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Practice Management > Building Your Business

No Talk of Cetera Spinoff, CEO Roth Says

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The head of Cetera Financial Group, a group of independent broker-dealers owned by RCS Capital (RCAP), says the firm isn’t likely to sold or spun off any time soon and is focusing on day-to-day operations. 

After sister firm American Realty Capital Properties (ARCP) revealed $23 million of accounting errors in late October and RCAP pulled out of a deal to buy part of Cole Capital from ARCP in early November, executives made it clear they were considering all options on a call with investment analysts about two weeks ago.

“There’s been no conversation around selling [Cetera],” said Cetera President Larry Roth, in an interview with ThinkAdvisor.

Roth adds that he and other executives spoke with affiliated advisors earlier this month and that “regular communications will continue.”

“It’s business as usual,” he said. “We are making technology upgrades and other investments, including one [about the Business Plan Challenge]. There’s not a lot of concern, to be honest.”

Challenge Winners

Cetera said early Tuesday that it had picked 61 affiliated advisors to receive a total of $6.7 million as part of its Business Plan Challenge program.

The awards aim to help the winning advisors move aggressively to implement growth plans. According to Cetera, which includes 11 broker-dealers and about 9,700 reps, the broker-dealers fund the plans with support from RCS Capital and Cetera.

“The broker-dealers are very well capitalized and have been so for a long time,” Roth said. “Retention through the third quarter and into last month was north of 97%, based on revenue, and recruiting has picked up in the past 90 days … business remains very strong.”

Independent advisors and advisor groups submitted close to 400 applications for the challenge grants, according to Cetera.

“This past June, RCS Capital CEO Michael Weil and others talked about how to best invest in the firm,” explained Roth. “It makes more sense to invest in the current practices of advisors, along with IT and services, than anywhere else, given the size of the firm today.”

Cetera shared news of the Business Plan Program with advisors in June. “Advisors were excited and see it as the best way to grow,” the Cetera executive said.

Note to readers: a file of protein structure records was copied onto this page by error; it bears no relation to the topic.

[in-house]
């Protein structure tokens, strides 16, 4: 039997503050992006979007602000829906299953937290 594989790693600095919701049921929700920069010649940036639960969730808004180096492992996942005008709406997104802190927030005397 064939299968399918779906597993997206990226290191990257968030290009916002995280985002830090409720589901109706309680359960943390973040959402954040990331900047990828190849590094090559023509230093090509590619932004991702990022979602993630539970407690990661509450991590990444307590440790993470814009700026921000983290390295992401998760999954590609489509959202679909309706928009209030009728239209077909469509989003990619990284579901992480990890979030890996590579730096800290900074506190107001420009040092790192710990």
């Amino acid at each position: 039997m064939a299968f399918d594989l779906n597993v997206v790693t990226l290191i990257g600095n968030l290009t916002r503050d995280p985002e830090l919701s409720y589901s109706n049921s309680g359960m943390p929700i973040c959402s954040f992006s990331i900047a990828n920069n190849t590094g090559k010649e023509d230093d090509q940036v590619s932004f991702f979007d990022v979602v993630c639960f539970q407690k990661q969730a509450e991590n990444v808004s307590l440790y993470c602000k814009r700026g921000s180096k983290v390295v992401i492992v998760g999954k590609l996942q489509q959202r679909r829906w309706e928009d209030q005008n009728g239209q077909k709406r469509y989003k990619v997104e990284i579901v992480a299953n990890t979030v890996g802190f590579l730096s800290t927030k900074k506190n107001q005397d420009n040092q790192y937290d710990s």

Those who didn’t receive a grant can rewrite their business plans, and we will continue to see how to best support them,” said Roth.

The winning plans, he adds, are likely to be highlighted by the individual broker-dealers. “It’s up to the CEOs of the participating businesses, but we’re confident some of this information will be showcased at our annual educational meetings. There’s always a lot to learn from other financial advisors.”

Winning Group

“At the annual conference, First Allied put out a challenge,” said Timothy Connor of McKinley Financial, the winning firm,  in an interview. “What would it take to double revenue, not just go up — but make a big move? We submitted our thinking.”

McKinley Financial, which is based in Redwood Shores, California, put together a plan “essentially involving the community in the heart of Silicon Valley,” Connor explained.

“There are a million smart people around us,” the advisor said. “We are trying to reach out to high-tech firms, university groups and foundations in the community and are partnering with them to bring education to our market area — education about how to retire wisely and [how to afford to] send kids to college.”

The partnership of three advisors wants to “take advantage of the grant to do a first-class job,” Connor said. “We now have the hard work of making this happen … of getting the public we serve to view us as a financial advisory firm interested in helping them better understand issues around meeting their retirement goals, securing their retirement and hopefully sending their kids to college.”

Over years, he says, McKinley Financial — like many others — has pushed to make business improvements and grow by, say, 5% by doing more of the same or cutting costs, he says.

But doubling their business means “You have to have new, exciting ways of doing things,” Connor explained. “We thought, ‘Even if we didn’t win, it’s a great catalyst to redo the business.’ We’re delighted we won.”

— Check out Realty Capital Says Cetera Spinoff ‘On the Table’ on ThinkAdvisor.


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